Qods Force commander Soleimani reportedly spotted in Anbar province

Soleimani-Anbar


Qods Force commander Qassem Soleimani (center, with black hat) posing for a picture in Anbar province, Iraq.

Major General Qassem Soleimani, the commanding officer of Qods Force, the special operations branch of the Iranian Revolutionary Guards Corps, has reportedly been photographed in Iraq’s Anbar province alongside Shiite militiamen. Additionlly, Soleimani was photographed with the head of the Popular Mobilization Committee, who is listed by the US as a terrorist, and the leader of the Imam Ali Brigade, an Iranian-backed Shiite terror group.

The photographs of Soleimani in Anbar and Baghdad were published by Haidar Sumeri, an Iraqi who is supportive of Soleimani and the Iranian-suported Shiite militias that make up the Popular Mobilization Committee.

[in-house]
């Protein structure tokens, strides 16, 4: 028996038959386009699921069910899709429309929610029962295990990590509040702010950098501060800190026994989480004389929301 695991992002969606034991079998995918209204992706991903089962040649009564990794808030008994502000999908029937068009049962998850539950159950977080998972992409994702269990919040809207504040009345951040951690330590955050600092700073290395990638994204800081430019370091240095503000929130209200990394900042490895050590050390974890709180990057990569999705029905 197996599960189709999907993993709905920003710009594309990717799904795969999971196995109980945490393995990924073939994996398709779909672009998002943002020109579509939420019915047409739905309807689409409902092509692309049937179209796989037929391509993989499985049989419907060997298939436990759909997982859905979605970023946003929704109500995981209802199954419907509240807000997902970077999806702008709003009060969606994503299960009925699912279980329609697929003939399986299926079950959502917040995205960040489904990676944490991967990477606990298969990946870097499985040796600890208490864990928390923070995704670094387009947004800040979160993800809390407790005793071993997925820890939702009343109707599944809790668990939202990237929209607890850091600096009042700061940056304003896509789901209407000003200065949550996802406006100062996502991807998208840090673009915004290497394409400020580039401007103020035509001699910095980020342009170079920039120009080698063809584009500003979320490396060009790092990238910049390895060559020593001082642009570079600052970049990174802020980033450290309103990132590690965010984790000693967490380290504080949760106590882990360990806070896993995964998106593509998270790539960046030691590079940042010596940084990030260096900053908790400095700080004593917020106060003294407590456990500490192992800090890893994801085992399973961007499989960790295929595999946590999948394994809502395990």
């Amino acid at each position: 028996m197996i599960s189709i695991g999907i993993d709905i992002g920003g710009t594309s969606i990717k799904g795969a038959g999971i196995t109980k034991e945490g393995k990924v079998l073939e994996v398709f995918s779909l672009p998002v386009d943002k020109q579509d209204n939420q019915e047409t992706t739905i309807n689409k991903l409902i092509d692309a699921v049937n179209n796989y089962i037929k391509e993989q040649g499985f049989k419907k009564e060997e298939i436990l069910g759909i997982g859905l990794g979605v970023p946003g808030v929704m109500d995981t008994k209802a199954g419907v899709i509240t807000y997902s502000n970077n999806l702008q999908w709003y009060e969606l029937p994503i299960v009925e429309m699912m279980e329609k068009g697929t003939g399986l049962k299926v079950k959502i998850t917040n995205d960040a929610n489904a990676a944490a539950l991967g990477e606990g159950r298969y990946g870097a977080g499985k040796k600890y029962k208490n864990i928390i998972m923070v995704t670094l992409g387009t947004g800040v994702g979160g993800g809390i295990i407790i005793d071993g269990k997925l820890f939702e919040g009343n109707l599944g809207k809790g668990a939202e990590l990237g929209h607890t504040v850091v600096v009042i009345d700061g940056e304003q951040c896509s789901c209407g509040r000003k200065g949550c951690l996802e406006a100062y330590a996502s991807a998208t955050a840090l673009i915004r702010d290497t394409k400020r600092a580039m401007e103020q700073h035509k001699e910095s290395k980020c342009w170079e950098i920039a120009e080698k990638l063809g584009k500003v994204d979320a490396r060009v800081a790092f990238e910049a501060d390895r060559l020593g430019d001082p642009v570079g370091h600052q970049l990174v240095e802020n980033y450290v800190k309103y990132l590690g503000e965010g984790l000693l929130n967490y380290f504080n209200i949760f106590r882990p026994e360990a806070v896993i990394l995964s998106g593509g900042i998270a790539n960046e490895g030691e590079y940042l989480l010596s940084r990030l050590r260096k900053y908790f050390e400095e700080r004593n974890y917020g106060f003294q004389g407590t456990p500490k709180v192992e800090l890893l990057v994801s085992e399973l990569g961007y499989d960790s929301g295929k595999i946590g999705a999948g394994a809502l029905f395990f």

The Long War Journal cannot independently verify the authenticity of the photographs. However, US military and intelligence officials have told The Long War Journal that Soleimani was in Iraq visiting with Shiite militias and commanders over the past several days.

In one grainy photograph, which is said to be from Iraq’s Anbar province, Soleimani is photographed in the desert with a group of Iraqis dressed in military fatigues (above). In another photograph (below), Soleimani is standing outside of a Toyota Hi-Lux reviewing a map with other men. The faces of the men are blurred.

Soleimani was also photographed in Baghdad with Popular Mobilization Committee chief Abu Mahdi al Muhandis, and Imam Ali Brigade leader Shebl al Zaydi (below).

Muhandis is a former commander in the Badr Organization who was listed by the US government as Specially Designated Global Terrorist in July 2009. The US government described Muhandis, whose real name is Jamal Jaafar Mohammed, as “an advisor to Qassem Soleimani.” In addition to leading the Popular Mobilization Committee, Muhandis also is said to direct operations for the Imam Ali Brigades, well as command the Hezbollah Brigades, a US-listed Foreign Terrorist Organization.